ESPN on Monday dropped its partnership with Barstool Sports after concerns over sexist and misogynistic comments made on one of the website’s blog posts and podcast episodes.
The network originally signed on with Barstool to convert its popular podcast “Pardon My Take” into a series called “Barstool Van Talk.” But ESPN dropped the series on Monday after only one episode after the network’s Sunday NFL Countdown host, Sam Ponder, tweeted screenshots of a 2014 blog post from the site using foul and misogynistic language about her.
ESPN, which initially stood by the partnership, announced the cancellation of “Barstool Van Talk” in a statement released on Monday by network president John Skipper.
“Effective immediately, I am cancelling Barstool Van Talk,” Skipper’s statement read. “While we had approval on the content of the show, I erred in assuming we could distance our efforts from the Barstool site and its content. Apart from this decision, we appreciate the efforts of Big Cat and PFT Commenter. They delivered the show they promised.”
The personalities behind the series and the “Pardon My Take” podcast released a statement expressing disappointment about the news. Portnoy also addressed the controversy in an “emergency press conference” livestreamed on Periscope and posted to Twitter.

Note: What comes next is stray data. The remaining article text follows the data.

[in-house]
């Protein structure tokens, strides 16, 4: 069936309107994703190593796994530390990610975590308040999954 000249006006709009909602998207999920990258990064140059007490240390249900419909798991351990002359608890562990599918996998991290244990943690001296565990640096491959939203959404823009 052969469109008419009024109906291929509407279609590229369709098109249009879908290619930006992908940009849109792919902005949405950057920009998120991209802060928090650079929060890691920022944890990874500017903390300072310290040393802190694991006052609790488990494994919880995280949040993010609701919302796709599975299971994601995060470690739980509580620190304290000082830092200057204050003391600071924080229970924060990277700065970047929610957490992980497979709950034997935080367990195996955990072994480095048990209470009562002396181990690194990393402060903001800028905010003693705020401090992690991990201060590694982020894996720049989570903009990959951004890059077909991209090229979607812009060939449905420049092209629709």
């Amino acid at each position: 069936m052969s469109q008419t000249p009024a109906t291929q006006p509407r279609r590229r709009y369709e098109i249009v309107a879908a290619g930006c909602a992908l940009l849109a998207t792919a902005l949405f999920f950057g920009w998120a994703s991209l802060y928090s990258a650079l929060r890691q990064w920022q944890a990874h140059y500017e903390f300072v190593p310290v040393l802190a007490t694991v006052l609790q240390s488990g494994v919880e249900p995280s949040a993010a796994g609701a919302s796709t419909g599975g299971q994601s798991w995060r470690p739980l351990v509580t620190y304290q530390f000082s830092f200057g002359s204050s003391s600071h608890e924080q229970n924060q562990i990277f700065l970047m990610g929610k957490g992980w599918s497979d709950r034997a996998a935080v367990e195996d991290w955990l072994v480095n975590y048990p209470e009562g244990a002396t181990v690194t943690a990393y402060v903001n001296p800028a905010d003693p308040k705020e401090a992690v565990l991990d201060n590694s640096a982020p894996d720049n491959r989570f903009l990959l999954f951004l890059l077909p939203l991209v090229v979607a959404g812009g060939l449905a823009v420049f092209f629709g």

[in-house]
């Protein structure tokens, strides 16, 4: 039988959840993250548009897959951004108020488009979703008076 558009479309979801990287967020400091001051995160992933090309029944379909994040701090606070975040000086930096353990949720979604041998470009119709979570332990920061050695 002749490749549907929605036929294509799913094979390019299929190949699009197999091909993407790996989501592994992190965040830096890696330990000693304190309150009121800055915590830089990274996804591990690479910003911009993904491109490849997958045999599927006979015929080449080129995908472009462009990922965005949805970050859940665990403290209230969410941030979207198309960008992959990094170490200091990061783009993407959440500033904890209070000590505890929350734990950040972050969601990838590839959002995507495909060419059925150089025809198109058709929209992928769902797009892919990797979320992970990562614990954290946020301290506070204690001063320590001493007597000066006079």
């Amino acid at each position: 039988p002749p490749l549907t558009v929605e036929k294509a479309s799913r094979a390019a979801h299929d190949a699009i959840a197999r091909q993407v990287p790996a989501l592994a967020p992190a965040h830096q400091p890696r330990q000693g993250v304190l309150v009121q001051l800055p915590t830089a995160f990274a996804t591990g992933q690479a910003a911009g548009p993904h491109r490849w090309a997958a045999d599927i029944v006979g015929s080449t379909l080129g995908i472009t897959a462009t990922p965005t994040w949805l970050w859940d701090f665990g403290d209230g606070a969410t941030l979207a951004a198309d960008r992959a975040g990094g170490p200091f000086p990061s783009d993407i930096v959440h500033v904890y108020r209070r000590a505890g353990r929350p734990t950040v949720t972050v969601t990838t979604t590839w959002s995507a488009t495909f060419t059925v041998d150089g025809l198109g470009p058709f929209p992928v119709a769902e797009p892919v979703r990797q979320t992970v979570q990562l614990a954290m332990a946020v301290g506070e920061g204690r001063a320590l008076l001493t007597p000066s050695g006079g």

“Three years ago, I guess I called Sam Ponder a word that in hindsight I wish I took back so this didn’t happen,” Portnoy said. “But I don’t take back the rift, I don’t take back any of it.”
Portnoy went on, telling fans that ESPN was under pressure to cancel the show and that the controversy reinforced the importance of Barstool Sports.
“For 15 years, people who follow this company know we just talk, shoot the shit, try to be funny, don’t let PC America get the best of us,” Portnoy said. “And we’ll continue to do that. That’s why ESPN had to turn to us. ESPN needed us more than we need them.”
Barstool’s president also said that he wasn’t angry at Ponder for tweeting the controversy that ended the partnership. Portnoy called her act a “grudge move.”
″We attacked her,” Portnoy said. “She waited for three years to drop revenge on our heads the night before and she got accomplished what she wanted to get accomplished.”